Pakistan’s eccentric decision to damage its relations with the International Monetary Fund has resulted in the suspension of development loans from other multilateral financial institutions – a consequence that is likely to have both short and long-term repercussions for the economy.
The Asian Development Bank – a Manila-based lending agency that has a history of extending loans to Pakistan in times when Western-dominated institutions had refused to help out the country – was the first to say that it would not give lend any more money to Islamabad unless it receives the IMF’s Letter of Assessment, a certificate of the soundness of a country’s economic indicators and of progress on promised reforms.
The Washington-based World Bank has not yet publicaly announced its intentions, but there is little doubt that it will join the ADB’s bandwagon.
For their part, the country’s economic managers seem to think that the country can continue to make do without external budgetary support.
Finance Minister Abdul Hafeez Shaikh has claimed that, not only will Pakistan be able to meet all of its debt repayment obligations in 2012, but it will also be able to do so while maintaining foreign exchange reserves above $16 billion. The arithmetic of this claim, however, does not quite add up.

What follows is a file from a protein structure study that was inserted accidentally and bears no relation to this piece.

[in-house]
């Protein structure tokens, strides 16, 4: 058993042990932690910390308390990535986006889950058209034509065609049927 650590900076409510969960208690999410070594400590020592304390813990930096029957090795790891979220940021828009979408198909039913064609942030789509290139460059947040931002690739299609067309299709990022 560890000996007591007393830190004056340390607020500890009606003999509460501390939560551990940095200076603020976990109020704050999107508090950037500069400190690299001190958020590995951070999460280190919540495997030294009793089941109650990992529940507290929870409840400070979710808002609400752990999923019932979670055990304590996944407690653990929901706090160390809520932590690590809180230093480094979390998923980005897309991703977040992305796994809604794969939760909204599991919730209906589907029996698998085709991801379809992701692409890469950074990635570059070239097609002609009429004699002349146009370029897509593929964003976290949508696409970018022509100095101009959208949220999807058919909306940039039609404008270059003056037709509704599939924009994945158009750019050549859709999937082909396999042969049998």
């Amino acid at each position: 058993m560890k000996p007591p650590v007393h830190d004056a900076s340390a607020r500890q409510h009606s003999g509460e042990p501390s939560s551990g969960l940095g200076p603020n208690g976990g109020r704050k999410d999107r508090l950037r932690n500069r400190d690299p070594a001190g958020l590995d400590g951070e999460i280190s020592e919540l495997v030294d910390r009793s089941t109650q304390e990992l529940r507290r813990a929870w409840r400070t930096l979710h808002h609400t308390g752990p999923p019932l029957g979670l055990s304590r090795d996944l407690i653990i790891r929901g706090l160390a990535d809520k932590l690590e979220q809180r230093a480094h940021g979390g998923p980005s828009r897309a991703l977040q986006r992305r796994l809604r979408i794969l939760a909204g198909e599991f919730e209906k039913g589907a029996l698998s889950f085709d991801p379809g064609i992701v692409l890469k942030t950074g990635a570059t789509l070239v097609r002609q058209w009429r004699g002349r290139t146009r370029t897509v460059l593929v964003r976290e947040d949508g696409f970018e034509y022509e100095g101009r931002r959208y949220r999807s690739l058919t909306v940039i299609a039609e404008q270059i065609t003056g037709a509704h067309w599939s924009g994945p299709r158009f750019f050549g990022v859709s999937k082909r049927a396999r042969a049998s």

Assumptions versus reality
According to the finance ministry’s economic affairs division, despite the suspension of the programme loans, Pakistan will receive gross inflows of $3.8 billion.
However, these numbers include an assumption that the government will be able to raise $500 million from auction of exchangeable bonds backed by shares in the state-owned Oil and Gas Development Corporation. The government estimates it will get another $500 million from the Islamic Development Bank while the remaining $2.8 billion is likely to come from multilateral institutions for the funding of projects.
Given the volatility in international debt markets due to the European sovereign debt crisis, however, Pakistan may not be able to complete the OGDC bond offering, or else be forced to pay an exorbitant interest rate, an action which most capital markets experts consider bad financial planning.
As for the project loans, international financial institutions have said they are more than willing to fast-track the disbursement of those loans – provided Islamabad undertakes measures it has been promising for decades, including setting up project management units, addressing land settlement and environmental concerns as well as introducing greater transparency in the bidding process for contractors.
The challenge for the federal government, however, will be to get the notoriously slow-moving provincial governments to move forward with these requirements, since most of the time, the provinces are the executing agencies for the project loans.
A failure to address these concerns costs the government money: financial institutions charge the government even for loans that have not been utilised. In addition, the government will still have to arrange for some local financing, since the international institutions only provide their funding at the completion of the project. The higher local borrowing costs are likely to add to the deficit.